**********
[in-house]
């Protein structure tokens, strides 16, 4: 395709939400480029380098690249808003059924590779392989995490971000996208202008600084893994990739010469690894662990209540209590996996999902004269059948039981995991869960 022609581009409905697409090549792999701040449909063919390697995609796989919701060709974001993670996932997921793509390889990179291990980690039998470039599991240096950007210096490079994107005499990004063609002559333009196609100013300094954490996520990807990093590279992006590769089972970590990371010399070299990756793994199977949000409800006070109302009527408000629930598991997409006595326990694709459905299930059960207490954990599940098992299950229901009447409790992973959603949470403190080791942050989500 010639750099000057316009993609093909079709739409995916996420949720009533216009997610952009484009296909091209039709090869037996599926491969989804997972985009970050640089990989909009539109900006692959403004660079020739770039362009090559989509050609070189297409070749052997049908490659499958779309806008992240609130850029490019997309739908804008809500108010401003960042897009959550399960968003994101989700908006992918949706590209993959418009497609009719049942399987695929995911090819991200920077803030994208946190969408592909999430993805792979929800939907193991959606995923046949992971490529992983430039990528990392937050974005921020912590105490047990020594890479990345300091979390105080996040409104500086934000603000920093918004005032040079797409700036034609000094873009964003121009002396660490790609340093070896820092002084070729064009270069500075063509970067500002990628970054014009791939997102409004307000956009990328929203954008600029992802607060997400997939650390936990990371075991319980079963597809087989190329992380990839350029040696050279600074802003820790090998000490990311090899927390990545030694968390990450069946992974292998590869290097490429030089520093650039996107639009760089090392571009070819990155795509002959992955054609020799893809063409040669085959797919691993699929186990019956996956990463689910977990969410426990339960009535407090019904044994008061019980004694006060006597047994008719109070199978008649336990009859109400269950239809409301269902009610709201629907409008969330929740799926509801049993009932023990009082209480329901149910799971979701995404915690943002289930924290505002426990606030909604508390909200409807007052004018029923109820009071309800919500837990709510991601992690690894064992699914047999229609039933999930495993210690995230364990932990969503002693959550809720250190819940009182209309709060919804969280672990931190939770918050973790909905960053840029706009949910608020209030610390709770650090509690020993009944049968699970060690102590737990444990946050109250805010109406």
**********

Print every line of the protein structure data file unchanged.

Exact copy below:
[in-house]
């Protein structure tokens, strides 16, 4: 395709939400480029380098690249808003059924590779392989995490971000996208202008600084893994990739010469690894662990209540209590996996999902004269059948039981995991869960 022609581009409905697409090549792999701040449909063919390697995609796989919701060709974001993670996932997921793509390889990179291990980690039998470039599991240096950007210096490079994107005499990004063609002559333009196609100013300094954490996520990807990093590279992006590769089972970590990371010399070299990756793994199977949000409800006070109302009527408000629930598991997409006595326990694709459905299930059960207490954990599940098992299950229901009447409790992973959603949470403190080791942050989500 010639750099000057316009993609093909079709739409995916996420949720009533216009997610952009484009296909091209039709090869037996599926491969989804997972985009970050640089990989909009539109900006692959403004660079020739770039362009090559989509050609070189297409070749052997049908490659499958779309806008992240609130850029490019997309739908804008809500108010401003960042897009959550399960968003994101989700908006992918949706590209993959418009497609009719049942399987695929995911090819991200920077803030994208946190969408592909999430993805792979929800939907193991959606995923046949992971490529992983430039990528990392937050974005921020912590105490047990020594890479990345300091979390105080996040409104500086934000603000920093918004005032040079797409700036034609000094873009964003121009002396660490790609340093070896820092002084070729064009270069500075063509970067500002990628970054014009791939997102409004307000956009990328929203954008600029992802607060997400997939650390936990990371075991319980079963597809087989190329992380990839350029040696050279600074802003820790090998000490990311090899927390990545030694968390990450069946992974292998590869290097490429030089520093650039996107639009760089090392571009070819990155795509002959992955054609020799893809063409040669085959797919691993699929186990019956996956990463689910977990969410426990339960009535407090019904044994008061019980004694006060006597047994008719109070199978008649336990009859109400269950239809409301269902009610709201629907409008969330929740799926509801049993009932023990009082209480329901149910799971979701995404915690943002289930924290505002426990606030909604508390909200409807007052004018029923109820009071309800919500837990709510991601992690690894064992699914047999229609039933999930495993210690995230364990932990969503002693959550809720250190819940009182209309709060919804969280672990931190939770918050973790909905960053840029706009949910608020209030610390709770650090509690020993009944049968699970060690102590737990444990946050109250805010109406």